• Lehmacher W.
      • Wassmer G.
      Adaptive sample size calculations in group sequential trials.
      at the interim analysis and at the final analysis, respectively. This means that a sample size of 40 patients per treatment group was adequate (40/39 = 1.0256). The planned sample size was therefore 160 patients (1:1:1:1 randomization, i.e. about 40 patients per treatment group) in the full analysis set (FAS) if the study was completed without modification following the interim analysis, which was planned after and performed based on 120 FAS patients (about 30 per group). After the interim analysis, no sample size adaptation was required. The primary efficacy endpoint in this clinical trial was the mean relative change (%) in serum ALP levels between the baseline visit and the EOT visit. The absolute change from baseline to a subsequent visit and to the EOT visit was calculated as the value at the visit minus the baseline value. Comparisons between treatment groups were performed in two steps: The first analysis step compared each norUDCA treatment group against placebo, the second analysis step was used for pairwise comparisons among the three norUDCA treatment groups. Only if all three hypotheses of the first step had been rejected, the second step was to be performed in a confirmatory sense. In order to adjust for multiplicity within each analysis step, a closed testing procedure using Simes intersection tests
      • Hommel G.
      A stagewise rejective multiple test procedure based on a modified Bonferroni test.
      was applied for each step. The inverse normal procedure was applied to Simes adjusted p values. Corresponding p values were combined, i.e. the p values for the global hypothesis based on patients included in the interim analysis was combined with the p value based on the remaining patients, the pairwise intersection p values were combined with their counterparts, as well as the p values for the elementary hypotheses. The global hypothesis (intersection of the 3 elementary hypotheses) could be rejected if the global test statistic (FAS) resulting from the inverse normal method exceeded the critical value. In this case, it was to be determined which of the elementary hypotheses could be rejected by the closed testing procedure. One-sided p values for the analysis of the primary endpoint were calculated using Wilcoxon rank sum tests. Calculations were performed using SAS® (version 9.3, SAS Institute, USA) and using ADDPLAN® (licensed by ADDPLAN, Inc., an ICON Clinical Research, LLC company). Descriptive statistical methods were used to analyze all variables. Continuous variables are summarized using the number of observations, arithmetic mean, and standard deviation. Categorical data are described using absolute and relative frequencies. There was no considerable number of centers contributing at least three patients per treatment group. Therefore, a possible center effect was not explored. A possible effect of geographical cluster was explored by presenting descriptive summary statistics for the primary efficacy endpoint stratified by geographical cluster. The following geographical clusters were used: Austria, Germany, Hungary, United Kingdom, Scandinavia (Denmark, Finland, Norway, Sweden), Benelux (Belgium, The Netherlands), and other countries (Lithuania, Spain).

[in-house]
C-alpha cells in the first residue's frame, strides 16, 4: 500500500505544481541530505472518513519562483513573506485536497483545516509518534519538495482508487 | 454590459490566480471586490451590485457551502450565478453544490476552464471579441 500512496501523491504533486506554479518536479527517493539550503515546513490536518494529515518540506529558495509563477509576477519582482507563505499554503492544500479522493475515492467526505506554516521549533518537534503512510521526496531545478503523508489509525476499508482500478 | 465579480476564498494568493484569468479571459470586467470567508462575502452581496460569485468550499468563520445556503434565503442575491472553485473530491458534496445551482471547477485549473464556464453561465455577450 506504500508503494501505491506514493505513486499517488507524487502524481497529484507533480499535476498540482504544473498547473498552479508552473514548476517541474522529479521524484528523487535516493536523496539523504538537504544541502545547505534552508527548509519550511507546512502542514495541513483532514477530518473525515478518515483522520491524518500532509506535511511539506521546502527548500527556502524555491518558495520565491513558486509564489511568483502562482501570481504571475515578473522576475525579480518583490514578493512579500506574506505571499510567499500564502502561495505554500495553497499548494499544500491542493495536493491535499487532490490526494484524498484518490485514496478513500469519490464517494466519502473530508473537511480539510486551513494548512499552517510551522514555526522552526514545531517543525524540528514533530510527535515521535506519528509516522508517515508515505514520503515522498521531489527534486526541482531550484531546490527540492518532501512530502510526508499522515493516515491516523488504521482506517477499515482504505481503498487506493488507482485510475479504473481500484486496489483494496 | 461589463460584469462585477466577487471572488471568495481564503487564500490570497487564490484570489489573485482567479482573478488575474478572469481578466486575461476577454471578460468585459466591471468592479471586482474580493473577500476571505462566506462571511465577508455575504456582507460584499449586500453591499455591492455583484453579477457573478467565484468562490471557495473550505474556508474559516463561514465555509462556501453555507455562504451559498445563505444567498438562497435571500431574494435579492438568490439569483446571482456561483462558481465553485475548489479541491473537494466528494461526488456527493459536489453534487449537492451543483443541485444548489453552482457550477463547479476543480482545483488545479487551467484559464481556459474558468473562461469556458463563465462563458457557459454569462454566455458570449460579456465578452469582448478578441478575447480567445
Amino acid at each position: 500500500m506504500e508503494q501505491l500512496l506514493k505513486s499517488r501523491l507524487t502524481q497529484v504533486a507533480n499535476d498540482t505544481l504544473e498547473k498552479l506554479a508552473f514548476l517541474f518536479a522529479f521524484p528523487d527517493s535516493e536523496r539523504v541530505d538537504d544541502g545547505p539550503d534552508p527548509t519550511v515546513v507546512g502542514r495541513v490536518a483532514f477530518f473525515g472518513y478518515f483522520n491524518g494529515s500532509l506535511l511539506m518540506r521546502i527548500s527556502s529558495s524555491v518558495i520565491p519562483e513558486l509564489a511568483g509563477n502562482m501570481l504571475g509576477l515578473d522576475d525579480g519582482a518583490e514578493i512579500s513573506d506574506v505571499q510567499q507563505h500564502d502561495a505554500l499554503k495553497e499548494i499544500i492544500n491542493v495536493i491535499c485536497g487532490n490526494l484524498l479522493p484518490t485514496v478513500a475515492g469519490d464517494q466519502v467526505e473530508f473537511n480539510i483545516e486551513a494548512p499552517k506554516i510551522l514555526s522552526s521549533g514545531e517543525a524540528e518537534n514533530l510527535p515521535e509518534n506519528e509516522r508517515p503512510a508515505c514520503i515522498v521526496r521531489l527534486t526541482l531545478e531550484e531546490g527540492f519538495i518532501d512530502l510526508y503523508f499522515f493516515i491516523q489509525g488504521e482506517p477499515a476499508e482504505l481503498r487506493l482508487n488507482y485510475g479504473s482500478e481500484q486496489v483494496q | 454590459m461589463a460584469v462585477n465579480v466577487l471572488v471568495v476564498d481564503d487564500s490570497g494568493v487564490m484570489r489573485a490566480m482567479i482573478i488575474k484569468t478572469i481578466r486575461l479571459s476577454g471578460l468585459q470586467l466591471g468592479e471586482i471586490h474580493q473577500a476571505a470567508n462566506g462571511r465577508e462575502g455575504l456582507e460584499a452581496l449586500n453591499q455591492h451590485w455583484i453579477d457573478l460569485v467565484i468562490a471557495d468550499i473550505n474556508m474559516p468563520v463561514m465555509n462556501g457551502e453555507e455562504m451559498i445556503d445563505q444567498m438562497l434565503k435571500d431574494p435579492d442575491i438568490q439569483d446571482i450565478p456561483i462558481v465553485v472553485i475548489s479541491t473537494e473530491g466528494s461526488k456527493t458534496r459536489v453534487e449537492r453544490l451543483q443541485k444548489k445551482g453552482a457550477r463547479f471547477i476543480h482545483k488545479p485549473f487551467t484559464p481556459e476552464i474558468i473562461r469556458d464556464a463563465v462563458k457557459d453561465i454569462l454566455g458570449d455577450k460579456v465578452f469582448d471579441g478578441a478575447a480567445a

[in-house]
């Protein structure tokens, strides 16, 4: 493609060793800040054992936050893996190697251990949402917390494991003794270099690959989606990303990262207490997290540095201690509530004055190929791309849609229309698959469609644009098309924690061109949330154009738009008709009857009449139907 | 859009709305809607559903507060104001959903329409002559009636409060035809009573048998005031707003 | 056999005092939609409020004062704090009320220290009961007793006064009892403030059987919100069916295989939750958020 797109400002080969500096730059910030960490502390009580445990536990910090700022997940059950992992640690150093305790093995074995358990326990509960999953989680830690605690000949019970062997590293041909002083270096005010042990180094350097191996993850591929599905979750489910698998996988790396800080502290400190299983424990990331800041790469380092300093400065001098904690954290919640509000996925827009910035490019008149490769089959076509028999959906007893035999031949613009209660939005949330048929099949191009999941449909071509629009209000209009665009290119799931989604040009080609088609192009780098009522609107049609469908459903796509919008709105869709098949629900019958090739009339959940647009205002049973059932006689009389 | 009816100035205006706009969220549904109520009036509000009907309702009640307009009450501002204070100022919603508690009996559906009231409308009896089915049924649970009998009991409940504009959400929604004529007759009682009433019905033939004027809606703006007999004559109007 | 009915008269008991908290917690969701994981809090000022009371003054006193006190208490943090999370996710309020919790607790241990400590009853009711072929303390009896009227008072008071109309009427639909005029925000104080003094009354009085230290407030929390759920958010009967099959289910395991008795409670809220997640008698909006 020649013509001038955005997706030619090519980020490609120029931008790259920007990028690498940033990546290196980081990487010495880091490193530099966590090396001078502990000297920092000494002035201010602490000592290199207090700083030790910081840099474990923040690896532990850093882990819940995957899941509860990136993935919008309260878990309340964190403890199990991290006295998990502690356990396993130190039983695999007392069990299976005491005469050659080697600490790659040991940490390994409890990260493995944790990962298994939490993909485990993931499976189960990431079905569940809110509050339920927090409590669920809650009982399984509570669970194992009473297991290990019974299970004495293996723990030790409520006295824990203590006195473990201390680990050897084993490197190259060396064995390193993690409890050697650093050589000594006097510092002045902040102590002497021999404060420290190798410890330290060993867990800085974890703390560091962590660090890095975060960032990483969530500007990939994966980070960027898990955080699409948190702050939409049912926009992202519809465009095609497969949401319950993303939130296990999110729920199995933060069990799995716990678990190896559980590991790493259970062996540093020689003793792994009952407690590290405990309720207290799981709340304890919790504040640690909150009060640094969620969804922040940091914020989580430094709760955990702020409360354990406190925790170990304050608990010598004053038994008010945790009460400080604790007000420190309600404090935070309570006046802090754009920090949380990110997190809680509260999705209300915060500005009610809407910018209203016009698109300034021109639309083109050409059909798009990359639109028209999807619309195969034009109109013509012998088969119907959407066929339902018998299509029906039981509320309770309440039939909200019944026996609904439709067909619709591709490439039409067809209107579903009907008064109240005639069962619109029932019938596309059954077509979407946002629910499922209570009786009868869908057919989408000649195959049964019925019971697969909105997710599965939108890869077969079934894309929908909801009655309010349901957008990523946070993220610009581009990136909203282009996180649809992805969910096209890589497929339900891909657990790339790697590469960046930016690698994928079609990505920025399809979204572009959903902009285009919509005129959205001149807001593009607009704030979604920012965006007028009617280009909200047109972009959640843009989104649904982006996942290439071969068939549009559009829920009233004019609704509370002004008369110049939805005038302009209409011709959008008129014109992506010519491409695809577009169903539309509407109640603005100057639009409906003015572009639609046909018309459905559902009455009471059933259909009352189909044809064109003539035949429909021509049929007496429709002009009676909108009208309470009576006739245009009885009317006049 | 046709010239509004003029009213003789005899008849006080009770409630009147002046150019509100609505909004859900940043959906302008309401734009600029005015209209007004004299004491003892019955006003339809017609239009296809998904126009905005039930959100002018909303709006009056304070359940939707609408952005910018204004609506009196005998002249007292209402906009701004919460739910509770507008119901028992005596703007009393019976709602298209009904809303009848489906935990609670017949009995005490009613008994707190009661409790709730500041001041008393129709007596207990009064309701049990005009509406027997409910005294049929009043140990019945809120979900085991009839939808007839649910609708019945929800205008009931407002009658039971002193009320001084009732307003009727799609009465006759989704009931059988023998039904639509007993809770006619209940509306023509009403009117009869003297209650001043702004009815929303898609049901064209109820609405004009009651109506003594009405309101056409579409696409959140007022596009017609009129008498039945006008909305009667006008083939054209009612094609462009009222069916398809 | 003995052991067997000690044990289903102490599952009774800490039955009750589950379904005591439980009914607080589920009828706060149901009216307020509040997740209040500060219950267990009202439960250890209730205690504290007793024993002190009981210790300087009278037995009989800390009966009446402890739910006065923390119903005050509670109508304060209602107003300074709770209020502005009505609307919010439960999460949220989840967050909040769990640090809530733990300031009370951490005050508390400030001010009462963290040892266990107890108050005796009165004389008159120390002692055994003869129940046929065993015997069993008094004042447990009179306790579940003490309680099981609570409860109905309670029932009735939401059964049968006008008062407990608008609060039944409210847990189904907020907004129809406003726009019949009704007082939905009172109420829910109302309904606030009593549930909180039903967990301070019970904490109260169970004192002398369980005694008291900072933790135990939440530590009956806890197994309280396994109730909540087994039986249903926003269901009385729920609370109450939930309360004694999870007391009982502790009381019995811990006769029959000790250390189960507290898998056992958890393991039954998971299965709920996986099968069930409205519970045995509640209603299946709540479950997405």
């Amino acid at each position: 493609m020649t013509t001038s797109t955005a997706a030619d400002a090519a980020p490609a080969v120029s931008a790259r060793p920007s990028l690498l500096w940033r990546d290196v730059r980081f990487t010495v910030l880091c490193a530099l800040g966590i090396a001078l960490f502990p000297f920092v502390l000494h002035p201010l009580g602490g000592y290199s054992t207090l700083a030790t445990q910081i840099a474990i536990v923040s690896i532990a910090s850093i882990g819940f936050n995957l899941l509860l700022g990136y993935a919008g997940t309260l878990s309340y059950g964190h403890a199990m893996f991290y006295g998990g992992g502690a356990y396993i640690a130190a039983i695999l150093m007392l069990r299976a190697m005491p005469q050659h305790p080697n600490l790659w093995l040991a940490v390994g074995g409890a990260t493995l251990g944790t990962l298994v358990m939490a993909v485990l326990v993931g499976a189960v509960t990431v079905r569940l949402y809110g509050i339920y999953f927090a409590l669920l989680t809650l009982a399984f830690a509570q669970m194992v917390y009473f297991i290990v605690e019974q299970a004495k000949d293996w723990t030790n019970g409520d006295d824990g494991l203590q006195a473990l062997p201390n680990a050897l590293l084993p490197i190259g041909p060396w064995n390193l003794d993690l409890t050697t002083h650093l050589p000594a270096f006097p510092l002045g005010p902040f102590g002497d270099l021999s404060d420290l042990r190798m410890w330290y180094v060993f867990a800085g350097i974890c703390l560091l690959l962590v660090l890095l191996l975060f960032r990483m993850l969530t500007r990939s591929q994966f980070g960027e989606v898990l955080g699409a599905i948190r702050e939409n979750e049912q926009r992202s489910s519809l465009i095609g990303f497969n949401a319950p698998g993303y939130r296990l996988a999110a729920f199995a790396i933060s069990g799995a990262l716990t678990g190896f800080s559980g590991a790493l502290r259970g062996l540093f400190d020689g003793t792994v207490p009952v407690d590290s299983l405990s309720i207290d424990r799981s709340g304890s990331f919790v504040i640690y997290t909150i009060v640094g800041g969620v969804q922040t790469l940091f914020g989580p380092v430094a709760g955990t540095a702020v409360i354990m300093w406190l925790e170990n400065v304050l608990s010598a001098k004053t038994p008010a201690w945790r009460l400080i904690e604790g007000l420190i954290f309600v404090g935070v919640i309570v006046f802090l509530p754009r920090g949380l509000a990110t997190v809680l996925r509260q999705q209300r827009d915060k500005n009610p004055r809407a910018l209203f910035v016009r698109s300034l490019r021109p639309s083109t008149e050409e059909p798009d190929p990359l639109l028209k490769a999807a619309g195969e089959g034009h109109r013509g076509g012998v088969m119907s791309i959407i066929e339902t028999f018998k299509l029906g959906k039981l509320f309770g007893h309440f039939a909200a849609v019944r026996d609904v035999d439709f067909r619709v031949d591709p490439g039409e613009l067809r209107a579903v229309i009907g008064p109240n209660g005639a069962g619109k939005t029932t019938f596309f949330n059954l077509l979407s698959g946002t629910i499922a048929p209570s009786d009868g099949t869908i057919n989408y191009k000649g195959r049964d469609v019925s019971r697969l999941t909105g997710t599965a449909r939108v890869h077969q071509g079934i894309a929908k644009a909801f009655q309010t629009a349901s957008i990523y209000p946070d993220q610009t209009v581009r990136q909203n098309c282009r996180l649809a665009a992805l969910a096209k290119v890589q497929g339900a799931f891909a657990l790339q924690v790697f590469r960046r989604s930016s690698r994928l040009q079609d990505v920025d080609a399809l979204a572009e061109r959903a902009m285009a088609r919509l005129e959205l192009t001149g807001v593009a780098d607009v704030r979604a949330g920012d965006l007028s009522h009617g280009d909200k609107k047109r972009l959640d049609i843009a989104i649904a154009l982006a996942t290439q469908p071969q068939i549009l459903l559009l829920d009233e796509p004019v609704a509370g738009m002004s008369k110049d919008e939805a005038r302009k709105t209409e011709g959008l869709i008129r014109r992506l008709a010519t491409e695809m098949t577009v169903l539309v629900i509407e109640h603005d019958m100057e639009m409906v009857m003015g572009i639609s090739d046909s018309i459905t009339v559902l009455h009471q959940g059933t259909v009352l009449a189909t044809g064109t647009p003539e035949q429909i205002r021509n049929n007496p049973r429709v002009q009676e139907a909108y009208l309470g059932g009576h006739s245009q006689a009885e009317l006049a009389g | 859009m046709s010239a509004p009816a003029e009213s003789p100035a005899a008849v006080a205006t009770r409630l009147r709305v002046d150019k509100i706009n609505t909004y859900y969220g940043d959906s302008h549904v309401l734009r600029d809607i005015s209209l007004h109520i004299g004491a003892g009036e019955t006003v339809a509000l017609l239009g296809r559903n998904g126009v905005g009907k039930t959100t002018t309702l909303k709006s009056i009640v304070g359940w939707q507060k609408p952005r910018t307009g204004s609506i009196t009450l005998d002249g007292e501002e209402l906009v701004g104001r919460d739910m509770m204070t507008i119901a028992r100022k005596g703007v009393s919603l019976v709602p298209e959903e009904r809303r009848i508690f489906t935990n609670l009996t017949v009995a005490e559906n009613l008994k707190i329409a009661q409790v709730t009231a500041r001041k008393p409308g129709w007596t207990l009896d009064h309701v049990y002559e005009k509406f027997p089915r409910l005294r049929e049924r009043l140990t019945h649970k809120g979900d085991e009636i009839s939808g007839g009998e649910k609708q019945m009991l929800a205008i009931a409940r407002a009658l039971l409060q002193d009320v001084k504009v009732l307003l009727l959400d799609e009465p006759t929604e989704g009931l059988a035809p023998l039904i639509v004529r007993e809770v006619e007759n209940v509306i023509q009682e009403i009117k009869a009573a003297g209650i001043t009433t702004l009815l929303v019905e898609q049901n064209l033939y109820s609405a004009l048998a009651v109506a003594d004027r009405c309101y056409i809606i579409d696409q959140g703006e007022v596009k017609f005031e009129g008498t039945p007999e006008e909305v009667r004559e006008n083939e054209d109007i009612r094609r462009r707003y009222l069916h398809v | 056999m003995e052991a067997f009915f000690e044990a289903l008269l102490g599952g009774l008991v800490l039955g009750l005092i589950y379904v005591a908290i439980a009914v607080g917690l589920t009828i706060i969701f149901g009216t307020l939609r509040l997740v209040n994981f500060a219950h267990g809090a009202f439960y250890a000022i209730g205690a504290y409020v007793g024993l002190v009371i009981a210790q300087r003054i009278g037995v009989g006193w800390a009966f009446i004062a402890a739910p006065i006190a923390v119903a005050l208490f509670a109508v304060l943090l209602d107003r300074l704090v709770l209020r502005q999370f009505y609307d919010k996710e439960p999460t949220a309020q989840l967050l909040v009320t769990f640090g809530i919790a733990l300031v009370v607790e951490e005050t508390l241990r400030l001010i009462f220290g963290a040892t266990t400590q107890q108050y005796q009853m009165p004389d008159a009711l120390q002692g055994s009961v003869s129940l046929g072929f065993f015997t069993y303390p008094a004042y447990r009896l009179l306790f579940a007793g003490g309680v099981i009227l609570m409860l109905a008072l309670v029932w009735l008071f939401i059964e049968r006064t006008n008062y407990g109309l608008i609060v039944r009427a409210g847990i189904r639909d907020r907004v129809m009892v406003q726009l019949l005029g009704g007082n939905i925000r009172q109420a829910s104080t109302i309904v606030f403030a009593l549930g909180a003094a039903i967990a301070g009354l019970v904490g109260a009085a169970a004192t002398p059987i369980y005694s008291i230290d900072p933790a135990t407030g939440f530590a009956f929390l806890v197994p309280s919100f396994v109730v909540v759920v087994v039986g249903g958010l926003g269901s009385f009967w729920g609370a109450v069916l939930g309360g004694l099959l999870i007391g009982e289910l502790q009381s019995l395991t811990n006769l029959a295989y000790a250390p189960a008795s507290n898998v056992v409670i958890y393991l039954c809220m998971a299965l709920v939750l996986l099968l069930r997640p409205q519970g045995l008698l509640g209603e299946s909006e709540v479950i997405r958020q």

For further details regarding the materials used, please refer to the CTAT table.
      ClinicalTrials.gov number: NCT01755507.

      Results

      In total, 231 screenings were performed in 222 patients. Sixty-one out of 222 screened patients were not eligible for randomization. The main reason for screening failure was violation of inclusion or exclusion criteria in 51 patients. The study flow chart and additional reasons for screening failure are given in Fig. 2. Data of screening failures and data of two patients who did not take the study medication (one was withdrawn because of lack of cooperation, the other because of violation of an exclusion criterion after randomization) were not included in the statistical analysis. Consequently, 159 received the study medication comprising the intention to treat (ITT) analysis population. Out of the 159 patients who were treated with study medication, 21 patients discontinued the treatment phase prematurely (norUDCA 500 mg: 10, 25.6%; norUDCA 1,000 mg: 4, 9.8%; norUDCA 1,500 mg: 3, 7.7%, placebo: 4, 10.0%). The most frequent primary reasons were violation of inclusion or exclusion criteria (coming to light after randomization) or intake of prohibited concomitant medication. The number of patients terminating the treatment phase because of lack of efficacy was: norUDCA 500 mg: 1 patient, norUDCA 1,000 mg: 0 patient, norUDCA 1,500 mg: 1 patient, and two in the placebo group.
      Figure thumbnail gr2
      Fig. 2Patient recruitment. Of 222 patients assessed for eligibility, 161 were randomized and 159 received the study medication. The sample size required was calculated using nQuery Advisor 6.01. This was done for an effect size of 0.20/0.25 = 0.8 and a power of 80%, with the result that 39 patients per treatment group were required. ITT, intention to treat; SAE, serious adverse event; Pts, patients; Pat, patient.

      Patient characteristics